CALDWELL — Canyon County Sheriff Kieran Donahue on Tuesday called the county’s new jail trailers “a stop-gap measure” and “a Band-Aid on the bleeding artery,” as he stood in front of six new temporary jail trailers.

Months behind schedule, Canyon County has finally set up the first round of temporary jail trailers in its jail parking lot to help alleviate jail overcrowding.

Canyon County commissioners approved the lease with Missouri-based All Detainment Solutions in August 2018 for the modified steel truck trailers. The county expects to have the temporary jail running in December, with no date set to move inmates into the new space, which will solely be for female inmates.

Donahue said the rest of the 22 trailers are set to arrive from Missouri every three to four days.

The trailers, with a total of 122 beds, are a $12.5 million investment over the next five to seven years.

Before inmates can be moved over, the trailers need to be wired with electricity and plumbing, set up on their temporary foundations and connected.

“It is a contained unit,” Donahue said on Tuesday. “Once these 28 trailers are put together, it will look like a building. So one way in and one way out, and only fire doors.”

He said the county plans to build a 12-foot fence around the lot containing the trailers, located in the current jail parking lot.

Once inmates are moved out of Pod 3, Donahue said the county will be doing renovations on the units, adding new paint and other upgrades that were not able to be done with the jail over 80% capacity.

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He said he plans to use Pod 3 as overflow units for male inmates.

Though Donahue said Tuesday was “a momentous day,” he affirmed that the trailers are only temporary and barely give the county jail the breathing room it needs. Voters have struck down four county bond measures for funding for a new jail.

“We still need to find a funding source to build a permanent jail,” Donahue said. “The people have spoken loudly, and property owners cannot hold burden of all taxes to build jails and schools. This issue has to go before the state legislators.”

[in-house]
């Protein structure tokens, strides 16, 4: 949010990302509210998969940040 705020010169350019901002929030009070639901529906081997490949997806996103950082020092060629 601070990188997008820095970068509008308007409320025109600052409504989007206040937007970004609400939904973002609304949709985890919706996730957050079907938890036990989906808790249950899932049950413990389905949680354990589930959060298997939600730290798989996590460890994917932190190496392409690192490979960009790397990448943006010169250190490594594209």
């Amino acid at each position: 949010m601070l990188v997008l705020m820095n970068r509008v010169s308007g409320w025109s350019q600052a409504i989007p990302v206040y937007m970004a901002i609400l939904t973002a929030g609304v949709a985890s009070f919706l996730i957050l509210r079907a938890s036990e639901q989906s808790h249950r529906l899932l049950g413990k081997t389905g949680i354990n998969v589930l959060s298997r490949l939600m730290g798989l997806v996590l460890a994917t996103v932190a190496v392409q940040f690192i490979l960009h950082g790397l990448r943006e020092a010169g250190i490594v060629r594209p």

In a meeting earlier this month with Canyon County commissioners and local legislators, commissioners and other county officials asked the legislators to consider a local option sales tax, a voter-approved tax that would allow cities or counties to impose an extra sales tax to fund a specific project. The legislators said they were opposed to the option.

“We trying to give some relief and to hold people accountable,” Donahue said during the Oct. 3 meeting. “But without a new jail we are not, and 700 people a day are sitting outside on pretrial release.”

On Tuesday, Donahue said Canyon County is not alone in the jail overcrowding problem. “Ada County needs 300 beds today, Bonneville County needs beds. … This is not just Canyon County. The state needs to look at this option.”

Following the failure of a jail bond ballot measure in May, the board of commissioners have been meeting with various banks and local officials to try to come up with a permanent solution to jail overcrowding.

The commissioners have considered using sunsetting urban renewal money, a local option sales tax (if approved by the Legislature), a lease structure and impact fees, though they are unsure if impact fees are eligible for jail construction.

“What it comes down to is that we need other options,” Commissioner Tom Dale said in the Oct. 3 meeting with legislators. “People do not want to pay for a jail through property tax.”

Rachel Spacek is the Latino Affairs reporter for the Idaho Press. You can reach her at rspacek@idahopress.com. Follow her on twitter @RachelSpacek.

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